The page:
Thursday , 21 September 2017

The development of Joe’s Cay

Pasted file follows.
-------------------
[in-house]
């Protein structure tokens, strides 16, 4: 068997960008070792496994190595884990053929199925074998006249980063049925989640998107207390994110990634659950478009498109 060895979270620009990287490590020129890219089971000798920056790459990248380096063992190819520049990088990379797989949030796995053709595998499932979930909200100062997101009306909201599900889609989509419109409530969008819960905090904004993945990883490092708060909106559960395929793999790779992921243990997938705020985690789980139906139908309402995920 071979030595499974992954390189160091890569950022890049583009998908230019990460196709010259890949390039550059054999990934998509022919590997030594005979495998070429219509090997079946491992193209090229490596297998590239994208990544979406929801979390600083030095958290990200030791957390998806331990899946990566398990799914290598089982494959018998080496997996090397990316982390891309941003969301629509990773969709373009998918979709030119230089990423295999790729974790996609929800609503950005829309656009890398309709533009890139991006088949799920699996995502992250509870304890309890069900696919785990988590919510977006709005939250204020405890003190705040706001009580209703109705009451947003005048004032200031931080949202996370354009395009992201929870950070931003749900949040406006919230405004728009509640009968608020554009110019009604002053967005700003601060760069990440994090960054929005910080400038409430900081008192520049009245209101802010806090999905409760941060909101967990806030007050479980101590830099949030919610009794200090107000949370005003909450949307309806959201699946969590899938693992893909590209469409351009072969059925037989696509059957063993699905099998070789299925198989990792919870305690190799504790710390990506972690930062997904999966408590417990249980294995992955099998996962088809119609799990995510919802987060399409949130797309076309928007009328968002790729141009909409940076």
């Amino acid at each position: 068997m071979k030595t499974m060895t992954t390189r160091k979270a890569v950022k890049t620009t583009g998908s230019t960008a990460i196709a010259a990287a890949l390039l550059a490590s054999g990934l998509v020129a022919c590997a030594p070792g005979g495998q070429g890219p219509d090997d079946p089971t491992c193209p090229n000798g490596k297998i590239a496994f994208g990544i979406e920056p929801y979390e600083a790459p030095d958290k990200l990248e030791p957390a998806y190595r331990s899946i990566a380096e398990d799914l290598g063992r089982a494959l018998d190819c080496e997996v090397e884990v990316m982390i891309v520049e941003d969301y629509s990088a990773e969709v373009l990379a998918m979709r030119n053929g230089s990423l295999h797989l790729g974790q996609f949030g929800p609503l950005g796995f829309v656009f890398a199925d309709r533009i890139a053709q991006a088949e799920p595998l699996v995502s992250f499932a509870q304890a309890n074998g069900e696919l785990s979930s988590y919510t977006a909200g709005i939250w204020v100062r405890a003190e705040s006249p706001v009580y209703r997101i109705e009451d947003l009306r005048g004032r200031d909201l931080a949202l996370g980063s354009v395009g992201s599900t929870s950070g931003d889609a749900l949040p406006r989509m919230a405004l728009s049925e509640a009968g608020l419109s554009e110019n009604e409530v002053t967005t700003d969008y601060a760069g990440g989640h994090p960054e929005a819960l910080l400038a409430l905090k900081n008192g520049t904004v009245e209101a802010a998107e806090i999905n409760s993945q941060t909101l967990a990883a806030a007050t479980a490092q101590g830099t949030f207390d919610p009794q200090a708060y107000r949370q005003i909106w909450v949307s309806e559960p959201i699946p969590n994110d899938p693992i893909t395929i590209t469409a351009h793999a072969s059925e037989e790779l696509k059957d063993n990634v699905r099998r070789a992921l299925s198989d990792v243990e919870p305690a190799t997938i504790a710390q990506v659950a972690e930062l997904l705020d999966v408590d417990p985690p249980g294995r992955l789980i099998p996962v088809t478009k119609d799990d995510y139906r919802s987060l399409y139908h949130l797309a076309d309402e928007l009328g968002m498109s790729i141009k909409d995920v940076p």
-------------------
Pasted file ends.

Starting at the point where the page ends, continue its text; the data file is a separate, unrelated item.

Joe’s Cay, Bahamas — Hope Town, a magical place that no one should take for granted. A place that should be preserved not exploited. Thinking of Hope Town makes the word synergy come to mind — A balance between safety and adventure — a place where Bahamians, second homeowners and tourists can cohabitate in a breathtaking environment. The development of Joe’s Cay threatens that synergy. Building and developing 19 homes on a peninsula of mangroves which support marine life and their breeding grounds would have a destructive impact on life in Hope Town. The economic benefits could never and would never justify the economic and environmental costs of such a development. Environmental: Turtles and other endangered species would lose their natural habitats. The development will have a tremendous impact on the wetlands and mangroves, trees and birds – all of which are essential elements in the delicate balance of White Sound’s eco-system. (Please refer to the copy of Abaco’s Life Abaco’s bountiful parks and preserves offer more than pretty playgrounds by Rhonda Claridge, Summer/Fall 2006, vol27, no 2.) Infrastructure: Nineteen homes built off shore would compromise the highly stressed day-to-day infrastructure of Hope Town. The community already struggles with issues such as garbage recycling and removal, sewage disposal, storm water runoff, flood management, water and power supply. Development of this property will only increase the demands on an already overworked infrastructure. It is irresponsible to heap more pressure on the community’s sanitation department, electrical company before they can improve performance and efficiency in Hope Town today. Economically- The local economy relies on the sea for its’ fishing industry. By building a development on an existing breeding ground for fish, conch and other forms of life the livelihood of local fishermen would become a casualty of over-development. Eco- tourism would also fall victim to this expansion and the eco-tourism niche is an important attraction to Hope Town. Hope Town should remain a shining example of conservation. The Preservation of nature and the environment will always be an asset to Hope Town. Historically- Clifton Cay was saved by a joint effort between concerned Bahamians and conservationists who saw value in saving over 600 acres from being developed as a gated community in New Providence. The new Clifton Park can be enjoyed by everyone and it is environmentally protected under an act by the Parliament of the Bahamas dated June 24th 2004. Now all people of New Providence have a well-protected and well-referenced historical site to call their own. It gives them a peek at their heritage and history, which just like the exceptional beauty of the island of Hope Town, is irreplaceable. In closing, conservation and preservation must be key elements in determining whether or not to build any new development. The Bahamian government must insure that the environmental health of the Bahamas is always the number one concern. The government must see the value in preserving Joe’s Cay, by protecting its most important asset: Land. Only then can the health of the Bahamas be insured. Only then will there be a future of sustainable living, vacationing and healthy and appropriate development in the Bahamas.

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